Paid sick leave won't hurt businesses

sick leave cupcake royale
Cupcake Royale has six locations in Seattle, where businesses are required to offer employees paid sick days.

Most New York City businesses, big and small, will soon be required to offer paid sick leave to workers.

The city is set to enact a law in April that requires businesses with at least 15 employees to offer paid sick days. Mayor Bill de Blasio wants to go even further and require it from businesses with at least five employees.

Some business owners are wary of the proposed regulation. Not only would they have to pay the worker who stayed home sick, but in some cases, they would be paying a second worker to cover the shift.

But similar policies have worked in places like San Francisco, Seattle, Washington D.C., and Connecticut -- without hurting small businesses.

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"Most employers want to offer their staff paid sick leave -- it's good for morale," said Andrew Rigie, executive director of the New York City Hospitality Alliance, which has yet to take a stance on de Blasio's proposal.

And it's good for business. Restaurant owners want to ensure their servers aren't giving you the flu with your coffee, said Joshua Welter, a director at the Main Street Alliance.

But Rigie questions de Blasio's timing, especially since the existing law is already set to go into effect.

"We're just concerned about the smallest employers that are already struggling," Rigie said.

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Jody Hall owns a chain of cupcake stores in Seattle and was also concerned about an undue burden on the smallest businesses.

Hall already offered paid sick days to her 110 employees at Cupcake Royale when Seattle enacted a law requiring it in 2012. Although she's an advocate for the benefit, she was hesitant to support the law at first.

"We have a vibrant small business community in Seattle and wanted to make sure the ordinance addressed the ability of small businesses to be successful," Hall said.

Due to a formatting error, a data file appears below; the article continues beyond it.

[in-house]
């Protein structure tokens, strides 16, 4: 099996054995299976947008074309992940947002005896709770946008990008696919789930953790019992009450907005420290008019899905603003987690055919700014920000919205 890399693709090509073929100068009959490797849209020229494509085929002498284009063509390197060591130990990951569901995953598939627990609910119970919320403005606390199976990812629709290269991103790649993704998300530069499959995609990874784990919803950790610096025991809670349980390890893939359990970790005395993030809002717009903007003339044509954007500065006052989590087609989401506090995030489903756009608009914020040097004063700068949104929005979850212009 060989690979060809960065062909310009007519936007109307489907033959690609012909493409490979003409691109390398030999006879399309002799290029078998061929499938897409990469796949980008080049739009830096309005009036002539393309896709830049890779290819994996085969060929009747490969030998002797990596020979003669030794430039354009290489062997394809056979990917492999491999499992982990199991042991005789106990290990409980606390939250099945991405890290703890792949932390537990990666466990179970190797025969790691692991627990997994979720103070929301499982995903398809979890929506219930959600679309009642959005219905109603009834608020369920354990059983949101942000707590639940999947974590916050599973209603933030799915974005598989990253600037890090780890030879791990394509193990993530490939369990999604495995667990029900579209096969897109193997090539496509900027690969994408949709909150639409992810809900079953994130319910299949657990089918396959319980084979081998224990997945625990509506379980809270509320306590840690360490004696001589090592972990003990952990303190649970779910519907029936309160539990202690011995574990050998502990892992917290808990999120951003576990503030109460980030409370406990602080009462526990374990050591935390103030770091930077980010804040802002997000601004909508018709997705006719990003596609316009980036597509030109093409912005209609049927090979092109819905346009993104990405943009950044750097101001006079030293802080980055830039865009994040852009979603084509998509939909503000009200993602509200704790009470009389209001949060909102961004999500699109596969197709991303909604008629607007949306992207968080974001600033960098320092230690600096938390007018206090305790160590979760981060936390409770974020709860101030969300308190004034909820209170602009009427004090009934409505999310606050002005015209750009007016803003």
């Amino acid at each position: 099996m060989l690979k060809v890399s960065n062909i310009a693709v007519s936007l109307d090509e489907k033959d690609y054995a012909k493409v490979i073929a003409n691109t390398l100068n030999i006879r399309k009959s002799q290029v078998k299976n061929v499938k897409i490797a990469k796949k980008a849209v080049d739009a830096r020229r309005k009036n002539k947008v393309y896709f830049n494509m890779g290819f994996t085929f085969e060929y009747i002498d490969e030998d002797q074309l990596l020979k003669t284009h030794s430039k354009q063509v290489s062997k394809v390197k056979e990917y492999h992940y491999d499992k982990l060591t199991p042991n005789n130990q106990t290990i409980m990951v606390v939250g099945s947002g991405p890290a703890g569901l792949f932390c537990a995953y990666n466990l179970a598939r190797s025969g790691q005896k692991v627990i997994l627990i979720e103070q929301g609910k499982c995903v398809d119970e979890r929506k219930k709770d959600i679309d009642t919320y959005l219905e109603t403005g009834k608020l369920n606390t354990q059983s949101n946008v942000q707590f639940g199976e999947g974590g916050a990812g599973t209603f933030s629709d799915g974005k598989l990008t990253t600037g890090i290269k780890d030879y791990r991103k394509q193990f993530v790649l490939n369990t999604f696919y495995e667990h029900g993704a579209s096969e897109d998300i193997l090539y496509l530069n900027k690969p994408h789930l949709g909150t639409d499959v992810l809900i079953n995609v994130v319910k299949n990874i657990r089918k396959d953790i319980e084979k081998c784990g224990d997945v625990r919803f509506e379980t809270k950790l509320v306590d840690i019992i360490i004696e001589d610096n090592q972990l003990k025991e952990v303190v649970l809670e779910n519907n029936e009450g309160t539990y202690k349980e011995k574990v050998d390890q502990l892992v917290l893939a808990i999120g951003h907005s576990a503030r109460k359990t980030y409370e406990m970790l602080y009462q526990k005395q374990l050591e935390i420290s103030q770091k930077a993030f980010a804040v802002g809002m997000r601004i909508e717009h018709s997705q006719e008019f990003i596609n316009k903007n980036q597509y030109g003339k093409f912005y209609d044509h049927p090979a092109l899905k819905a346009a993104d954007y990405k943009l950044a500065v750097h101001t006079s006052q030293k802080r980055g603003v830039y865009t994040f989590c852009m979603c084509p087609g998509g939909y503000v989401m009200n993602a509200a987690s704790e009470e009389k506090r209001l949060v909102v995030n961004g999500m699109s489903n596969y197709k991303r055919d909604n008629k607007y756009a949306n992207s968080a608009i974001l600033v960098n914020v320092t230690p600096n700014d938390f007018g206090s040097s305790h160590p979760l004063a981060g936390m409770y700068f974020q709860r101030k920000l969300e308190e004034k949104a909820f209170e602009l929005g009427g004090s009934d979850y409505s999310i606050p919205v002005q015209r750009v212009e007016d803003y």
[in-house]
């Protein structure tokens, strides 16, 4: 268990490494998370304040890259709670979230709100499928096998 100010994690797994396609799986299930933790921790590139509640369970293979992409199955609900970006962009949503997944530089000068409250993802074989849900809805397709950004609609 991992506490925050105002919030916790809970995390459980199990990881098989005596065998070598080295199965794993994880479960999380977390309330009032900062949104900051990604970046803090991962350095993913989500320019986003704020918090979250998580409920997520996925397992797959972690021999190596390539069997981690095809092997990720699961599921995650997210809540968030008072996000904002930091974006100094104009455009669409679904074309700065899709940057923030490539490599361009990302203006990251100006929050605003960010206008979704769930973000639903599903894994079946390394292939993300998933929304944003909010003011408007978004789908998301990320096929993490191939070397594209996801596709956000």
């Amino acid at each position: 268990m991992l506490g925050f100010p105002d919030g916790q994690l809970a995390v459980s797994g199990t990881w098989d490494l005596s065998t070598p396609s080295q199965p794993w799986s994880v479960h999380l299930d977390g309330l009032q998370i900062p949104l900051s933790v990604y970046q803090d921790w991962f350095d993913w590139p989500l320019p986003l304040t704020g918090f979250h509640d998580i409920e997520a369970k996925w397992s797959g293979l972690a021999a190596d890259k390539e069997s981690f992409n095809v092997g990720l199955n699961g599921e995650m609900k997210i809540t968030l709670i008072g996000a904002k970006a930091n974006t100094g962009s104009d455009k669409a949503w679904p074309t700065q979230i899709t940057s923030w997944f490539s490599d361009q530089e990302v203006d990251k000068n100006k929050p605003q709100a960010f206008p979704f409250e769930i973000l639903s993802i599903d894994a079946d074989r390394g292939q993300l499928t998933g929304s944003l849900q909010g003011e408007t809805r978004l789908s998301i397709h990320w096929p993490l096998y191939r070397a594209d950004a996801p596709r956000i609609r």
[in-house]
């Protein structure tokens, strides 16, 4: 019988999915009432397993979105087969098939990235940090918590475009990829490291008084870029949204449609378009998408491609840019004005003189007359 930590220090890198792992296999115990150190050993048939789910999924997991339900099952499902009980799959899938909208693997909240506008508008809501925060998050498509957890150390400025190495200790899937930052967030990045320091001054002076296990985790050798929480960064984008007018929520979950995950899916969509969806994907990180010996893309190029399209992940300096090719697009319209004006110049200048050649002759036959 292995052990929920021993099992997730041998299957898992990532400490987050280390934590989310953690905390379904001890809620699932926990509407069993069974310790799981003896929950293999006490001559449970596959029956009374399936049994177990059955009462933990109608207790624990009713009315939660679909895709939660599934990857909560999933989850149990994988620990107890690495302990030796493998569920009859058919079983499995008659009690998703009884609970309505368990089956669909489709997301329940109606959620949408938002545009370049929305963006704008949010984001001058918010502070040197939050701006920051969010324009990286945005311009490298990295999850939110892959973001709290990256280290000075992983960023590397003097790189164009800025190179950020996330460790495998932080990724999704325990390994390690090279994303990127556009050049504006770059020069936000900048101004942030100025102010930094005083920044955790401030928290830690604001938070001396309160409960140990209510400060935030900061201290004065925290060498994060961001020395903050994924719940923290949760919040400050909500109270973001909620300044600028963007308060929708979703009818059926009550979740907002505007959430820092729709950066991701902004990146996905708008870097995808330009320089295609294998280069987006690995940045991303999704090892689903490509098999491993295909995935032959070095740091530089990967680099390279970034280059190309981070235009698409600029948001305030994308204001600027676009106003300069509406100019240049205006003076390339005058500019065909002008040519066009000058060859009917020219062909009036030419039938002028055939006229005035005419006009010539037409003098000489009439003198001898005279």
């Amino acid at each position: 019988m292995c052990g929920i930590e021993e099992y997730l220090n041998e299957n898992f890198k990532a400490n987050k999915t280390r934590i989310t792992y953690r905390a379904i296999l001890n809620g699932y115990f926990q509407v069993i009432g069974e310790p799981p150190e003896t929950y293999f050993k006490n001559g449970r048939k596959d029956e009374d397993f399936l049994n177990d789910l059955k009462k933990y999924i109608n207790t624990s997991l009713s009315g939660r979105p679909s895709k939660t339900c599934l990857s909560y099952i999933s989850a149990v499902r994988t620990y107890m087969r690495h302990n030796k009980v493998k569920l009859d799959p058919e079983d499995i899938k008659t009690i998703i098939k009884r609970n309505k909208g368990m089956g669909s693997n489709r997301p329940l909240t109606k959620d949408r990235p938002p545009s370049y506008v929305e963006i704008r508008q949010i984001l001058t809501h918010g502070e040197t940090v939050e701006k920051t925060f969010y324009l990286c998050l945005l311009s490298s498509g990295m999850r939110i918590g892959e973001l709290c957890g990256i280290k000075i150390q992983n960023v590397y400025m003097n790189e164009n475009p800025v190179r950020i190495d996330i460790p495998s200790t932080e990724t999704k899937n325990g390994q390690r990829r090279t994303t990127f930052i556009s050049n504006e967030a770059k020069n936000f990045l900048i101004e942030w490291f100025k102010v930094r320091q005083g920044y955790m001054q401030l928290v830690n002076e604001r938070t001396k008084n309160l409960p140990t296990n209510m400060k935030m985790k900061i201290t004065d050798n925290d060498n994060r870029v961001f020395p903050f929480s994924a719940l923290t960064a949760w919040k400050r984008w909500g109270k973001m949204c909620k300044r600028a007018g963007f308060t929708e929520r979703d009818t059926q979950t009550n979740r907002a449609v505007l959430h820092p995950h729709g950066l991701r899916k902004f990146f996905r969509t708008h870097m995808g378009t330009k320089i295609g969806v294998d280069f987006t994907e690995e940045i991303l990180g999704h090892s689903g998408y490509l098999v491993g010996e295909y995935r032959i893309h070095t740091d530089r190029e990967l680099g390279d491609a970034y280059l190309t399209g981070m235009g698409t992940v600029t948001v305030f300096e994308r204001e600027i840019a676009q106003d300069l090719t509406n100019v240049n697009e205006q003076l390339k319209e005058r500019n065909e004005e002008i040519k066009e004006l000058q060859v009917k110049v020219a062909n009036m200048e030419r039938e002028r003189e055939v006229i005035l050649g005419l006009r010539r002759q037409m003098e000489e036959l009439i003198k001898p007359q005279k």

She was happy to see that the law enacted a tiered policy, meaning businesses with under 50 employees are required to offer fewer paid sick days per staff member than larger businesses. And those smaller employers don't have to pay wages for any sick day until the employee has worked there for six months.

One year after the law went into effect, a study from the Main Street Alliance found no evidence that it had negatively impacted the economy.

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The same was true in San Francisco, where a similar law was enacted in 2007. There, all employers, no matter the size, have to offer at least five paid sick days per year (or nine days for businesses with more than 10 employees). According to a 2011 study done by the Institute for Women's Policy Research, six out of seven San Francisco employers said their profitability didn't suffer as a result.

De Blasio's push to expand sick paid leave is part of his larger agenda to address income inequality in the city.

And he's not the only one pushing those issues. Just across the Hudson River, paid sick day mandates have been recently approved in Jersey City and Newark.

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